One of Śiva’s (Shiva’s) one thousand names in the Aṣtottara Sahasranāma (Ashtottara Sahasranama) incantation. Nīlkaṇtha, an annotator, in this one-thousand name incantation of Śiva, has connected the component lubdha to both nīla (nil) and aṅga (anga) derived from the composite nominal compound (dvandva samāsa; dwanda samas)—nīlastathāṅgalubdhaśca; and this is how he has explained the two aforementioned words, nīla, meaning blue, and aṅga meaning a part of the body. That is, Śiva prided himself on his throat which had turned blue from the burning poison within it (nīlakaṇtha).Gods, mortals, demons, no other entity except Mahādeva (Mahadeva) bore a blue throat. Hence, when we refer to nīla, the only one who comes to mind is Nīlakaṇtha Mahādeva, and thus his existence is omnipresent in the connotation of blue. On the other hand, the word aṅgalubdha (angalubdha) also connotes his all-pervasive presence in the phallus, a part of Śiva’s own body or aṅga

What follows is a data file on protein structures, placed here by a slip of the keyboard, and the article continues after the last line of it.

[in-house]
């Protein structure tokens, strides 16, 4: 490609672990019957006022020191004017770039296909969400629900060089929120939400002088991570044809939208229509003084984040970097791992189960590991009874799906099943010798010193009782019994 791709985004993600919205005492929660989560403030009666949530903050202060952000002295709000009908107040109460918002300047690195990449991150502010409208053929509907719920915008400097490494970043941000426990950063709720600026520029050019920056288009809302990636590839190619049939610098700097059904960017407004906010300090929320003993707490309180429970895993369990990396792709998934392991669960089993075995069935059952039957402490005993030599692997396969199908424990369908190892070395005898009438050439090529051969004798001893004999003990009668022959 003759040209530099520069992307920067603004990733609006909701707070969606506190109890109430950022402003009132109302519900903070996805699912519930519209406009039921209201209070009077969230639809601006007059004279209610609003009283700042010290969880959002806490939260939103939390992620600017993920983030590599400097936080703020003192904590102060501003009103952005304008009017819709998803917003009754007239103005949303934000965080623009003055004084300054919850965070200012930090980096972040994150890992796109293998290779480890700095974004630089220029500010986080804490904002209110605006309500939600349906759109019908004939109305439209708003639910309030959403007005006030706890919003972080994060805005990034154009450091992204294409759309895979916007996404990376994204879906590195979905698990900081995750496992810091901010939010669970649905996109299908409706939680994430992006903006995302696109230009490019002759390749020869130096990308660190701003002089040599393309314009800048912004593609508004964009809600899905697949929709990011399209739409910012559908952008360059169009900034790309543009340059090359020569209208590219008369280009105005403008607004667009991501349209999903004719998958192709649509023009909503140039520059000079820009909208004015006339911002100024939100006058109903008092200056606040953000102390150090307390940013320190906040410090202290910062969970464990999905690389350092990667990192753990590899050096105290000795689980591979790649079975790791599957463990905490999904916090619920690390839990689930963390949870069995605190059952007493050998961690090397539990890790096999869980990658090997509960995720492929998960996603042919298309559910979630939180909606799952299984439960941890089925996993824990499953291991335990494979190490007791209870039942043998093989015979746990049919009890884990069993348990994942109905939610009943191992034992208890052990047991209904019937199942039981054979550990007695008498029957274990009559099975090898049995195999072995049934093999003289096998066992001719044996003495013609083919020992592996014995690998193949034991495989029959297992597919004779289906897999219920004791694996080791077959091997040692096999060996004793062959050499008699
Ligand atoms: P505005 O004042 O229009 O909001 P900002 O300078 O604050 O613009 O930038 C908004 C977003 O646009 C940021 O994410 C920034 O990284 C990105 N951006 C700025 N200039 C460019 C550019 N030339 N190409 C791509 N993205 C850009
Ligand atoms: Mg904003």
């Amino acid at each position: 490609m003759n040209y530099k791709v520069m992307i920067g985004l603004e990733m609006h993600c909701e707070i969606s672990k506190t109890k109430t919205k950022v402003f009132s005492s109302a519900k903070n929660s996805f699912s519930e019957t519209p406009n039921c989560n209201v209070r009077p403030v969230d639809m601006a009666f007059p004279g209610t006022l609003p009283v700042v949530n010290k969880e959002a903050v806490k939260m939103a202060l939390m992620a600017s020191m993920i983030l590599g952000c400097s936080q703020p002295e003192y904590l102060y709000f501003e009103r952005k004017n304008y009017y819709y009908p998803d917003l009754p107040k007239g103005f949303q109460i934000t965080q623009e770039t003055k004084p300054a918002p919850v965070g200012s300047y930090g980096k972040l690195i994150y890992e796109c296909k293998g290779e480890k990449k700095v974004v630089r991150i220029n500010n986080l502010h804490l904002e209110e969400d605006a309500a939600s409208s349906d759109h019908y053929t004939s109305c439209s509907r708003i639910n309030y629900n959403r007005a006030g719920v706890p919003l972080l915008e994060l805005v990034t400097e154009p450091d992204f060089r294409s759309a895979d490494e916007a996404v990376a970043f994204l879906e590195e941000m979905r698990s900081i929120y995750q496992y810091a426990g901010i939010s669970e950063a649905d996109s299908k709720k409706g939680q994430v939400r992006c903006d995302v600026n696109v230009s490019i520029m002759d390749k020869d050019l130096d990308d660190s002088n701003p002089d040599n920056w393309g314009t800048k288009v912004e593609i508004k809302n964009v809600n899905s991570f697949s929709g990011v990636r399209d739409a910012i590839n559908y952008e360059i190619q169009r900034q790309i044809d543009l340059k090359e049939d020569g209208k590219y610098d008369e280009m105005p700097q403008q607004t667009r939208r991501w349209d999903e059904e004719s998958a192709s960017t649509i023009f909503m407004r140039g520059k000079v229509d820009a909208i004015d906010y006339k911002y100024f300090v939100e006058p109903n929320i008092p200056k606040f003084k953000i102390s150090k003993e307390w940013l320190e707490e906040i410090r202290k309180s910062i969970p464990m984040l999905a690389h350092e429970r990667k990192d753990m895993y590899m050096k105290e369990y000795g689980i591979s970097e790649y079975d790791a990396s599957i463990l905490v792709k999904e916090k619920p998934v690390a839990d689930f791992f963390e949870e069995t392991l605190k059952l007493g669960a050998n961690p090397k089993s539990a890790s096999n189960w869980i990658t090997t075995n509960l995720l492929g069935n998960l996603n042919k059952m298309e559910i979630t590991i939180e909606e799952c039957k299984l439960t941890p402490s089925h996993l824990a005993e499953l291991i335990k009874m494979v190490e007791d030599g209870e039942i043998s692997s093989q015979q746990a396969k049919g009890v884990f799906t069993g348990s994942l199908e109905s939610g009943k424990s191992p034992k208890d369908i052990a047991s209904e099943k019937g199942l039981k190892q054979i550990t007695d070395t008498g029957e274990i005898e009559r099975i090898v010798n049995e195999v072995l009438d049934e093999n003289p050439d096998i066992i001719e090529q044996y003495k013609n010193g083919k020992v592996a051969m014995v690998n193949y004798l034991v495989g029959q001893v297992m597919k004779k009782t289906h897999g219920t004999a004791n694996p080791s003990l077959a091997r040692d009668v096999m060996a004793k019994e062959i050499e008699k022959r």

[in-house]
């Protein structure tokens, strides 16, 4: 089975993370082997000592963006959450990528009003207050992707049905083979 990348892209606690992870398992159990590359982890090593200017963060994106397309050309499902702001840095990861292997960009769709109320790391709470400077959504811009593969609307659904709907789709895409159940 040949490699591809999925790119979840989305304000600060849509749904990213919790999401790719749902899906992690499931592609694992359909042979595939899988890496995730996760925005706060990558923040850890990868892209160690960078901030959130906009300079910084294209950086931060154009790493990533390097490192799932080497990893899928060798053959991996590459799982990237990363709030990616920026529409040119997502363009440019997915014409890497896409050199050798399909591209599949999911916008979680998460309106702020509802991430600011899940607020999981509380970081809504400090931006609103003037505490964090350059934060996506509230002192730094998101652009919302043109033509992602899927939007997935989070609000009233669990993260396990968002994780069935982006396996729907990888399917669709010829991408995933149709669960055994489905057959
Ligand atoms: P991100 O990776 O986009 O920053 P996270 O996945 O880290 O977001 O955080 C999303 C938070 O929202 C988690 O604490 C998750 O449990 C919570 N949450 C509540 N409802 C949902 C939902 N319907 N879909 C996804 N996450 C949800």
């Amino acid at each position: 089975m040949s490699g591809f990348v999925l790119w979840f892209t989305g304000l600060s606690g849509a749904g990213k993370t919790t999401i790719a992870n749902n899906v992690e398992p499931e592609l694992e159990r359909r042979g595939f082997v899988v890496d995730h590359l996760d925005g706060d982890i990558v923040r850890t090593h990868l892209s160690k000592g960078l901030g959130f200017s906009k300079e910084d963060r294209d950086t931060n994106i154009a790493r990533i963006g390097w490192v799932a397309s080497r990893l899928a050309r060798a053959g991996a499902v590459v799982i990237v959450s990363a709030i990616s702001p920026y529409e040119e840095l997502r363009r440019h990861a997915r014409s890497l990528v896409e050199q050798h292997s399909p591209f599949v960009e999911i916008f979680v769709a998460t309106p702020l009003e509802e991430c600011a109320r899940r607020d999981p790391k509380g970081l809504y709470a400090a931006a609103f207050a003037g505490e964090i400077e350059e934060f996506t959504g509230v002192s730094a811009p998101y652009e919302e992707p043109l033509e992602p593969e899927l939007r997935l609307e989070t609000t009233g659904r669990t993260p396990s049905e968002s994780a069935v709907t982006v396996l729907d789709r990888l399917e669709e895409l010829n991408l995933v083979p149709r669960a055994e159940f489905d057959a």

aṅgalubdhaḥ aṅgaṃ svīyo’vyavaḥ liṅgamiti yāvat/ tatra lubdhaḥ nīle vā liṅge nityaṃ sannihita ityarthaḥ.

  • In fact, in this complex compounding of the word, the significance of Śiva’s appellation as Aṅgalubdha can be comprehended even better. Devī Bhavāni (Devi Bhavani) perceived her own reflection on her husband’s heart and sought her place on Śiva’s body. To this Śiva replied, ” If I could take away your body and establish it upon mine, it would bring me immense pleasure, and if I could hand over my body to you then also I would be happy”— mamāpi prītiratulā aṅgāharaṇa dānayoḥ.

This desire of his beloved wife’s body is the reason behind Śiva’s nomenclature of Aṅgalubdha.

[Quoted text from Prāṇatoṣiṇī Tantra (Vasumati), p. 374]